The Maintenance Room – Gerry Greenland and the question of trust. (Theatre Review)
“Something in us wishes to remain a child, to be unconscious or, at most, conscious only of the ego; to reject everything strange, or else subject it to our will; to do nothing, or else indulge our own craving for pleasure or power.”
— Carl Jung, The Structures & Dynamics of the Psyche
“I was standing on the edge of the abyss that separates the present from the future.”
-Vincent, in The Maintenance Room
It’s a brave writer that takes on the question of “trust”; “trust” is a concept each person feels they might be an expert on, and must have a deeply personal interpretation of. This makes trust complicated, because its definition is vague, at least in the deep sense. I trust you, because you are trustworthy. However, the definition of trust and its relevant actions are entirely at my discretion, as is your label as “worthy” of my trust. We run a great risk when we trust someone else, because to a certain degree we are opening ourselves up to a vulnerability that can never be met, and yet to be trusted is equally a dangerous concept, because you may unwittingly be responsible for more than you can comprehend or possibly fulfil. In such a vague and subjective agreement, we place a tremendous power to be let down, to the point of a darkness that can obliterate our personhood and lead to self annihilation, as Gerry Greenland has observed.
In fact, it may not be the loss of trust that is the real issue, but the loss of the optimism surrounding trust that is crucial to an individual’s equilibrium. An example here, is the parent who lends their car to a teenager trusting they will care for the car and their own wellbeing. If the teenager has an accident, the parent won’t see it as a betrayal, because trust was given in optimism and hope, a kind of projection of a future agreement, rather than the likelihood of trustworthiness. In this scenario, the trusting creates the trustworthy and an optimistic hope for the future remains. This is in stark contrast to, for example, the kind of death of optimism that occurs when a spouse betrays the trust of their partner through infidelity.
It is these complex issues Gerry Greenland wants the audience to consider during his play, The Maintenance Room. Edward is a man who stands at the precipice of losing everything. As if to dramatically enact his personal downfall, he enters an old factory, makes his way to the very top (the maintenance room) and prepares to jump to his death. As he contemplates his leap into the abyss, Vincent, a vagrant currently occupying the maintenance room, catches him and talks Edward into delaying his jump. Familiar with Jungian psychoanalysis and eastern philosophies, Vincent uses certain actions – literally acting out – to take Edward by the hand and walk him through what Jung called a “stage of life”, where an individual will travel from despair and fear of losing all they cling to embracing an unknown future that will see them grow and change. However, as Edward grapples with his darkest demons, he and the audience come to realise Vincent has his own journey to make, and Edward may be the catalyst for that.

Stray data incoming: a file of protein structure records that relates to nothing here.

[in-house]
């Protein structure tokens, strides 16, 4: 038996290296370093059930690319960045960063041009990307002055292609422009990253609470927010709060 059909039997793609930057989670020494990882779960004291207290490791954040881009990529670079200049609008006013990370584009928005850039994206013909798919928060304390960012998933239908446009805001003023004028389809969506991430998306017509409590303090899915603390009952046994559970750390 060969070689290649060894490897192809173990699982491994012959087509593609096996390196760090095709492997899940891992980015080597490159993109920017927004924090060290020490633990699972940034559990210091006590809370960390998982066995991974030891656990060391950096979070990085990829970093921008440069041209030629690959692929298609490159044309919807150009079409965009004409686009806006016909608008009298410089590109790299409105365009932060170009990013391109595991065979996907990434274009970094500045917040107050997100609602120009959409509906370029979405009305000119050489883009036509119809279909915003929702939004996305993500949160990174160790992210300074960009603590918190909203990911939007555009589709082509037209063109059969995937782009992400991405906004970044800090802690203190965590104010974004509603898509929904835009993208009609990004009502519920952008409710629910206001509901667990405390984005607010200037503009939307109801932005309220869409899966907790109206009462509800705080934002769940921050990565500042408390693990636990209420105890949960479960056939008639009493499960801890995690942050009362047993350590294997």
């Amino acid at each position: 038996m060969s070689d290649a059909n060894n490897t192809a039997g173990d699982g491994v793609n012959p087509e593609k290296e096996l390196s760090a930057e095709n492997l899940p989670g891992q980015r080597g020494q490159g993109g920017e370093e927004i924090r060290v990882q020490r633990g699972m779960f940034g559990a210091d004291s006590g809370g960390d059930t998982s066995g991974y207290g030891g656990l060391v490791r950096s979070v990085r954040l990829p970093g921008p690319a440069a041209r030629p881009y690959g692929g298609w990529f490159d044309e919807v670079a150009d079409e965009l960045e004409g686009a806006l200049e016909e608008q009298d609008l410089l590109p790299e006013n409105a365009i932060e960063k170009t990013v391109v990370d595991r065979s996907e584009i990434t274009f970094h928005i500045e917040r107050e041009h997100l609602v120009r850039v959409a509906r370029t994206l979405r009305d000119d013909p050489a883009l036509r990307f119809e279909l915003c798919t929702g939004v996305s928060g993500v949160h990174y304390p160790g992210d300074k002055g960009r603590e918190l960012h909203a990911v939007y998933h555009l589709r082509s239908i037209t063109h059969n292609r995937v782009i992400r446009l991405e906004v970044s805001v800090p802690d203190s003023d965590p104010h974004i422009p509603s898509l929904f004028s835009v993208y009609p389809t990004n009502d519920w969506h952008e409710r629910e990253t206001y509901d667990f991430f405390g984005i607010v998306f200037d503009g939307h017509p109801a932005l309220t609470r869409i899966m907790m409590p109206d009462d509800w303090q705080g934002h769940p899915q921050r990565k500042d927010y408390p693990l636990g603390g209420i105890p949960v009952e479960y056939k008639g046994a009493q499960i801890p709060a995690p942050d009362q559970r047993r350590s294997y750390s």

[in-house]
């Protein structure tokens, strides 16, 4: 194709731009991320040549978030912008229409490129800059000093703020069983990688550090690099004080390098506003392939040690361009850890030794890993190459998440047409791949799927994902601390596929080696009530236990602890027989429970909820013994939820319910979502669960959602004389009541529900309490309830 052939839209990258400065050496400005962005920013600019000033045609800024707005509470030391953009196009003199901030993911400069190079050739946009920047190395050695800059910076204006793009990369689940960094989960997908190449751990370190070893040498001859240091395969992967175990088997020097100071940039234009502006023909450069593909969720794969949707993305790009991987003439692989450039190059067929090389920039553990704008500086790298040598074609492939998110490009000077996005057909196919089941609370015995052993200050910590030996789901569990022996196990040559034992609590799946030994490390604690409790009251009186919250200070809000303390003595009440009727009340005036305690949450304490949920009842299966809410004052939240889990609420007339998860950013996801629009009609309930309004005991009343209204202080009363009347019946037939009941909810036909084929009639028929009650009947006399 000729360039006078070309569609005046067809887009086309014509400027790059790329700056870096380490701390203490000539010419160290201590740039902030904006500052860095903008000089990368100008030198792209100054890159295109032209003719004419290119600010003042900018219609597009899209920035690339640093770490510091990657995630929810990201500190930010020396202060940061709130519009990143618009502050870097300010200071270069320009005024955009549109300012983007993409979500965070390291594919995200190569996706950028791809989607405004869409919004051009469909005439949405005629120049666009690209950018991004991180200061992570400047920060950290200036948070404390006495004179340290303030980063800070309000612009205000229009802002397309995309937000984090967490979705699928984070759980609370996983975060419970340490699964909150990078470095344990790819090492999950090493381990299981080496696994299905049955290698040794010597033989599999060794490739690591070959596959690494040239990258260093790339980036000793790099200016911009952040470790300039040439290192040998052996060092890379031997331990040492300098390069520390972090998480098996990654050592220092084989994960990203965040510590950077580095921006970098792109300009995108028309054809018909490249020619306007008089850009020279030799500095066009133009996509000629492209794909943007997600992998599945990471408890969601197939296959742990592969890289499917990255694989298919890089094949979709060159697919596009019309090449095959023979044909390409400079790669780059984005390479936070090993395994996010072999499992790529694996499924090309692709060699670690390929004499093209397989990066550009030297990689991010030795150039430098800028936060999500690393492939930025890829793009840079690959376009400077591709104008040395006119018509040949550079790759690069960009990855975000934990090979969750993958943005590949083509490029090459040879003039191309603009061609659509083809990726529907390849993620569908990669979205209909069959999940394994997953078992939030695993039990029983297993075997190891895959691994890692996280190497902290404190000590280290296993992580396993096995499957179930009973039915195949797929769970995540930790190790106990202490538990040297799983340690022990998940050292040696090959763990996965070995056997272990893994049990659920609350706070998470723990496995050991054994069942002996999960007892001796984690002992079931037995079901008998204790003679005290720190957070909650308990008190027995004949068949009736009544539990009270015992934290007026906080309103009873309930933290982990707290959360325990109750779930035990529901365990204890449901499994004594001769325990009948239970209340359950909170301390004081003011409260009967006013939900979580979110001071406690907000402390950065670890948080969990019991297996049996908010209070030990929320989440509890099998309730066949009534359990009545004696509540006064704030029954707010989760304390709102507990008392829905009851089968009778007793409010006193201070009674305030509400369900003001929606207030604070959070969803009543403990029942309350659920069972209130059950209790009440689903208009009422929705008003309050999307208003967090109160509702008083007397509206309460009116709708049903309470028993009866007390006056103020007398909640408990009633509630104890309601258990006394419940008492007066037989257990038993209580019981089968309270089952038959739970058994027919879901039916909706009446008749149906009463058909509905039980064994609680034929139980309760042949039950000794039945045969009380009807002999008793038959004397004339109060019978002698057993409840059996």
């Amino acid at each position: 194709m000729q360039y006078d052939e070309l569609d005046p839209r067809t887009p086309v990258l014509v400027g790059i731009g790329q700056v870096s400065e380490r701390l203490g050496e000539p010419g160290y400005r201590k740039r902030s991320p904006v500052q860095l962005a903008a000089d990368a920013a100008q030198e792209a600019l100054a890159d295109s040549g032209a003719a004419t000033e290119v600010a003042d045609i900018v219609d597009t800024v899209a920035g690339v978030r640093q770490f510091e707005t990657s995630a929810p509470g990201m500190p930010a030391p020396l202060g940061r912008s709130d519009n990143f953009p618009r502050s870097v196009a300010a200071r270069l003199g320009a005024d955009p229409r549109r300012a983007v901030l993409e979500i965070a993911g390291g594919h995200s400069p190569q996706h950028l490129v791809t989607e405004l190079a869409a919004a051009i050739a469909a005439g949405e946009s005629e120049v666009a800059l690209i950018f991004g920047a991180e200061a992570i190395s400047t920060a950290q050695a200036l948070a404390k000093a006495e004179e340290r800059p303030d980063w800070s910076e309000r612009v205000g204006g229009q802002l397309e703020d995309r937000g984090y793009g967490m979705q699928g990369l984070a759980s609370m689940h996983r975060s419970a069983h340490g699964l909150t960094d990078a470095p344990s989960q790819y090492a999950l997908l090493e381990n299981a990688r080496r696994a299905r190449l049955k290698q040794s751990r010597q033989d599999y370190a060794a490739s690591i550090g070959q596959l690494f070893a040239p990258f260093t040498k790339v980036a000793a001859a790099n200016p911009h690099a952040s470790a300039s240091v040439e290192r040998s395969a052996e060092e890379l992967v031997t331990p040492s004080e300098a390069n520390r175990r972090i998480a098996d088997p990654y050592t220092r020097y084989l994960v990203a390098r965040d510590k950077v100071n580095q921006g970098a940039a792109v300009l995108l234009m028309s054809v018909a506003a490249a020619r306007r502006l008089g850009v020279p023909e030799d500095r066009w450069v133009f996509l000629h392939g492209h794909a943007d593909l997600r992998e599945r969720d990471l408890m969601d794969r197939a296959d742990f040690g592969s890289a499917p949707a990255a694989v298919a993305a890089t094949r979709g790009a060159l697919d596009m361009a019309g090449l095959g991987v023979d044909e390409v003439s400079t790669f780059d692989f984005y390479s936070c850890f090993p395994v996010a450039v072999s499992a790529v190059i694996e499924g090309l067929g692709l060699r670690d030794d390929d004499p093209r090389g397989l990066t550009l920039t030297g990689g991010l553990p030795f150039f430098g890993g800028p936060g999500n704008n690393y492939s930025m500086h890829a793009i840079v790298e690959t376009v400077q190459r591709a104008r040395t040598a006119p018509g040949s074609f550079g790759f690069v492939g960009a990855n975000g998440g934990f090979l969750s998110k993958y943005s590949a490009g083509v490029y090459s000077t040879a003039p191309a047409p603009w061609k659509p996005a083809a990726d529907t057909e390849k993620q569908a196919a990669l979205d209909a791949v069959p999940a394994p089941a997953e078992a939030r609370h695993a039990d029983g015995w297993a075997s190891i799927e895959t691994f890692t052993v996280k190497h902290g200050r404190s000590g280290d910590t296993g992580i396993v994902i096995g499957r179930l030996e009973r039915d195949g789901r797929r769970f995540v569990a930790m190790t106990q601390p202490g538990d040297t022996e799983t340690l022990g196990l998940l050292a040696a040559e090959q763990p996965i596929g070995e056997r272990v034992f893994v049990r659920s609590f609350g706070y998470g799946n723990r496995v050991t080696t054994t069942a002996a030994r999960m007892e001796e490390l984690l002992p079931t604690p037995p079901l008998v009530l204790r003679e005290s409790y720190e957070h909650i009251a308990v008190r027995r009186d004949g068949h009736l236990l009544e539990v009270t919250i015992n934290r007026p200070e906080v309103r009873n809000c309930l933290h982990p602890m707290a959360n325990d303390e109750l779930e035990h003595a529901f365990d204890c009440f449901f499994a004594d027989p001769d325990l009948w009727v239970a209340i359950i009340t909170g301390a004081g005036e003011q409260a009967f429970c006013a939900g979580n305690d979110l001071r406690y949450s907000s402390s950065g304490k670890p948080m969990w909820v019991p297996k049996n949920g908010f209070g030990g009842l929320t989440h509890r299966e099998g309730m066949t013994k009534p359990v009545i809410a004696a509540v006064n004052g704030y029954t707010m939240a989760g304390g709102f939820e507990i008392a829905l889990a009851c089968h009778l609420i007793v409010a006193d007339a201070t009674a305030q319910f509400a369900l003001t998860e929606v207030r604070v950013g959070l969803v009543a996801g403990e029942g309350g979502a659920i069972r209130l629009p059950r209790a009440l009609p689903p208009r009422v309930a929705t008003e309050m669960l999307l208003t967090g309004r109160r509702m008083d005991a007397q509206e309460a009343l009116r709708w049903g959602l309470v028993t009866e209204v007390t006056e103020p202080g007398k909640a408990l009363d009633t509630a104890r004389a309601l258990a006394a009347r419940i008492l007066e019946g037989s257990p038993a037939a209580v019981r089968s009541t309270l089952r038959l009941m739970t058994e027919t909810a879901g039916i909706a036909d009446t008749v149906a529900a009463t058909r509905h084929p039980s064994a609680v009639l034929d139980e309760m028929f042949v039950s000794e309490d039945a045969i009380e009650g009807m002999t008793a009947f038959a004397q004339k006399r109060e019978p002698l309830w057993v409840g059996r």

In Jungian psychoanalysis, a “higher consciousness” is not perpetuated by “nature” or our natural instincts, rather by problems we place ourselves in that devastate our consciousness and force us to leave what has previously made us comfortable. For Jung, this is the development from the child (a reliance on “nature” and a “natural” order) to the adult world, where we battle our own psyche’s. It is this moment that Edward is facing and trying to flee, and we will discover, it is this moment that Vincent has been toying at the edges of for many years. In this way Gerry Greenland paints a disturbing picture of what “this moment” (and we will all face it or not in our lives) can do to those who are too afraid to confront it, or perhaps worse, face it but do not act.
The Maintenance Room is the devastating tale of the precise moment two men facing this abyss collide. Allan Walpole, as director and set designer, has boxed these two characters into a small but detailed vision of The Maintenance Room as an object, demanding the characters spin their way through the universe in a perversely small and cluttered space. The Maintenance Room itself is a different place for the two men; it is a home and freedom for Vincent while it is filthy and the gateway to hell for Edward. Christine Greenough and Allan Walpole shuffle the characters around so that we are given the emotional contact with a large amount of space even as the maintenance room is so claustrophobic.
However, it is the actors that bring Greenland’s words to life in this production currently showing at the King Street Theatre. Kim Knuckey is an absent and lonely Edward, a man who constantly appears to have lost a sense of who he is. He will undergo an enormous transformation on the stage, and it is to Knuckey’s credit that we never doubt it for a second. Lynden Jones is the irrepressibly optimistic Vincent, a man teetering on the edge of sanity, too bright for his own courage and too lonely for his bubbling cheer. Jones gives us a tragic Vincent, a contemporary descendant of a Shakespearean fool trying to seduce his Lear out of madness.
This lovely little production is on at the King Street Theater until November 30.